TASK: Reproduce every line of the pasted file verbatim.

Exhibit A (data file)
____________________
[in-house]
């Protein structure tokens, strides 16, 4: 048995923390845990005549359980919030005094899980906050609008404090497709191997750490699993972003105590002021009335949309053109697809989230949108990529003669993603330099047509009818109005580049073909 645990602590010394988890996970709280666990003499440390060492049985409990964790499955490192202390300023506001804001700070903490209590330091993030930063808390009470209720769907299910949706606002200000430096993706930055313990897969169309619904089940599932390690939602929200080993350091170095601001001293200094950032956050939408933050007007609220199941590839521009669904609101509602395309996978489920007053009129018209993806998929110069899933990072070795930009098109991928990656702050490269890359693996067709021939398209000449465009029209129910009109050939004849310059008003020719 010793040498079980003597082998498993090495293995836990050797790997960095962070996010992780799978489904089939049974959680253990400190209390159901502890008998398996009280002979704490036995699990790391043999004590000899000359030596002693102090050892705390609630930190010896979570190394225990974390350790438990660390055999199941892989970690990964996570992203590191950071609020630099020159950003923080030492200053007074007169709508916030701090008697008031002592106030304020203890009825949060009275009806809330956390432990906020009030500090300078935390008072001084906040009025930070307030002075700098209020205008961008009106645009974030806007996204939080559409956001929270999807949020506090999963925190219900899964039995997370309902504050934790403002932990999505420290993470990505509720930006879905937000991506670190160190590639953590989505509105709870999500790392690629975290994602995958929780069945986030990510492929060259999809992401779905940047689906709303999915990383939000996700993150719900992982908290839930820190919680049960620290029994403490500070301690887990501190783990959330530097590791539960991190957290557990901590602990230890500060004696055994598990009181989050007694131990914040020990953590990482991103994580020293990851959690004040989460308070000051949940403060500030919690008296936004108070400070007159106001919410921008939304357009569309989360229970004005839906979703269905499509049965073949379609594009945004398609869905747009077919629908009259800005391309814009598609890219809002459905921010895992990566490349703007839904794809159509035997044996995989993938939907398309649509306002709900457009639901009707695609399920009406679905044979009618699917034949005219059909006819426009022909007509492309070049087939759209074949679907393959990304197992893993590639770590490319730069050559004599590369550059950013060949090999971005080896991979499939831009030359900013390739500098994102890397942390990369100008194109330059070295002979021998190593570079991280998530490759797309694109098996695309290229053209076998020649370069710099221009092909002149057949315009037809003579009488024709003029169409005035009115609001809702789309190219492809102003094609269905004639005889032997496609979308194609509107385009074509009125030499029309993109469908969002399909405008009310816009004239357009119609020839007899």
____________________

[in-house]
């Protein structure tokens, strides 16, 4: 048995923390845990005549359980919030005094899980906050609008404090497709191997750490699993972003105590002021009335949309053109697809989230949108990529003669993603330099047509009818109005580049073909 645990602590010394988890996970709280666990003499440390060492049985409990964790499955490192202390300023506001804001700070903490209590330091993030930063808390009470209720769907299910949706606002200000430096993706930055313990897969169309619904089940599932390690939602929200080993350091170095601001001293200094950032956050939408933050007007609220199941590839521009669904609101509602395309996978489920007053009129018209993806998929110069899933990072070795930009098109991928990656702050490269890359693996067709021939398209000449465009029209129910009109050939004849310059008003020719 010793040498079980003597082998498993090495293995836990050797790997960095962070996010992780799978489904089939049974959680253990400190209390159901502890008998398996009280002979704490036995699990790391043999004590000899000359030596002693102090050892705390609630930190010896979570190394225990974390350790438990660390055999199941892989970690990964996570992203590191950071609020630099020159950003923080030492200053007074007169709508916030701090008697008031002592106030304020203890009825949060009275009806809330956390432990906020009030500090300078935390008072001084906040009025930070307030002075700098209020205008961008009106645009974030806007996204939080559409956001929270999807949020506090999963925190219900899964039995997370309902504050934790403002932990999505420290993470990505509720930006879905937000991506670190160190590639953590989505509105709870999500790392690629975290994602995958929780069945986030990510492929060259999809992401779905940047689906709303999915990383939000996700993150719900992982908290839930820190919680049960620290029994403490500070301690887990501190783990959330530097590791539960991190957290557990901590602990230890500060004696055994598990009181989050007694131990914040020990953590990482991103994580020293990851959690004040989460308070000051949940403060500030919690008296936004108070400070007159106001919410921008939304357009569309989360229970004005839906979703269905499509049965073949379609594009945004398609869905747009077919629908009259800005391309814009598609890219809002459905921010895992990566490349703007839904794809159509035997044996995989993938939907398309649509306002709900457009639901009707695609399920009406679905044979009618699917034949005219059909006819426009022909007509492309070049087939759209074949679907393959990304197992893993590639770590490319730069050559004599590369550059950013060949090999971005080896991979499939831009030359900013390739500098994102890397942390990369100008194109330059070295002979021998190593570079991280998530490759797309694109098996695309290229053209076998020649370069710099221009092909002149057949315009037809003579009488024709003029169409005035009115609001809702789309190219492809102003094609269905004639005889032997496609979308194609509107385009074509009125030499029309993109469908969002399909405008009310816009004239357009119609020839007899």